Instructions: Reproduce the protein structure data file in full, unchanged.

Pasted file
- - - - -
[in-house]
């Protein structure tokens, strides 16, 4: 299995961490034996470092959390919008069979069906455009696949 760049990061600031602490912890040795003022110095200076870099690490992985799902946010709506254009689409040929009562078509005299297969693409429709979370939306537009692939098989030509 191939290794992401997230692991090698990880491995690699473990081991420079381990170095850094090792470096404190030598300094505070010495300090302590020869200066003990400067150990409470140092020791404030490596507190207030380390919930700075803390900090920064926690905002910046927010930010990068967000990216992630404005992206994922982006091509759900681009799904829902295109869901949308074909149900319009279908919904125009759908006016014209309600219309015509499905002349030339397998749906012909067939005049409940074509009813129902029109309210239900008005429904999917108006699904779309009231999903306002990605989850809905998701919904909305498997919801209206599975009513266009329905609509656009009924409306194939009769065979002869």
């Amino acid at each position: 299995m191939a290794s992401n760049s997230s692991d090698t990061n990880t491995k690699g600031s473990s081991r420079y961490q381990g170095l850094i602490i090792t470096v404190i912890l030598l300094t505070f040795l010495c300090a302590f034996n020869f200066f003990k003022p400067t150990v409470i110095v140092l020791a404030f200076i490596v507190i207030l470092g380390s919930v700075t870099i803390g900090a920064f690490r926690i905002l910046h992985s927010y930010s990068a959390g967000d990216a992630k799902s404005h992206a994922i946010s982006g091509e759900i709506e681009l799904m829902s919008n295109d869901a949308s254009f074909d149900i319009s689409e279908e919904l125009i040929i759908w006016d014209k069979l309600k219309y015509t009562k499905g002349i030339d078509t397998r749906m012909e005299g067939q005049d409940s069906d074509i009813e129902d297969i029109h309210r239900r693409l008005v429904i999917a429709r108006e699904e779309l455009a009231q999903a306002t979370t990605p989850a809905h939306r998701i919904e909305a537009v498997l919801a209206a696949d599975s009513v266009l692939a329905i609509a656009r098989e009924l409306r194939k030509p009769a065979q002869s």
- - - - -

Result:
[in-house]
């Protein structure tokens, strides 16, 4: 299995961490034996470092959390919008069979069906455009696949 760049990061600031602490912890040795003022110095200076870099690490992985799902946010709506254009689409040929009562078509005299297969693409429709979370939306537009692939098989030509 191939290794992401997230692991090698990880491995690699473990081991420079381990170095850094090792470096404190030598300094505070010495300090302590020869200066003990400067150990409470140092020791404030490596507190207030380390919930700075803390900090920064926690905002910046927010930010990068967000990216992630404005992206994922982006091509759900681009799904829902295109869901949308074909149900319009279908919904125009759908006016014209309600219309015509499905002349030339397998749906012909067939005049409940074509009813129902029109309210239900008005429904999917108006699904779309009231999903306002990605989850809905998701919904909305498997919801209206599975009513266009329905609509656009009924409306194939009769065979002869």
């Amino acid at each position: 299995m191939a290794s992401n760049s997230s692991d090698t990061n990880t491995k690699g600031s473990s081991r420079y961490q381990g170095l850094i602490i090792t470096v404190i912890l030598l300094t505070f040795l010495c300090a302590f034996n020869f200066f003990k003022p400067t150990v409470i110095v140092l020791a404030f200076i490596v507190i207030l470092g380390s919930v700075t870099i803390g900090a920064f690490r926690i905002l910046h992985s927010y930010s990068a959390g967000d990216a992630k799902s404005h992206a994922i946010s982006g091509e759900i709506e681009l799904m829902s919008n295109d869901a949308s254009f074909d149900i319009s689409e279908e919904l125009i040929i759908w006016d014209k069979l309600k219309y015509t009562k499905g002349i030339d078509t397998r749906m012909e005299g067939q005049d409940s069906d074509i009813e129902d297969i029109h309210r239900r693409l008005v429904i999917a429709r108006e699904e779309l455009a009231q999903a306002t979370t990605p989850a809905h939306r998701i919904e909305a537009v498997l919801a209206a696949d599975s009513v266009l692939a329905i609509a656009r098989e009924l409306r194939k030509p009769a065979q002869s």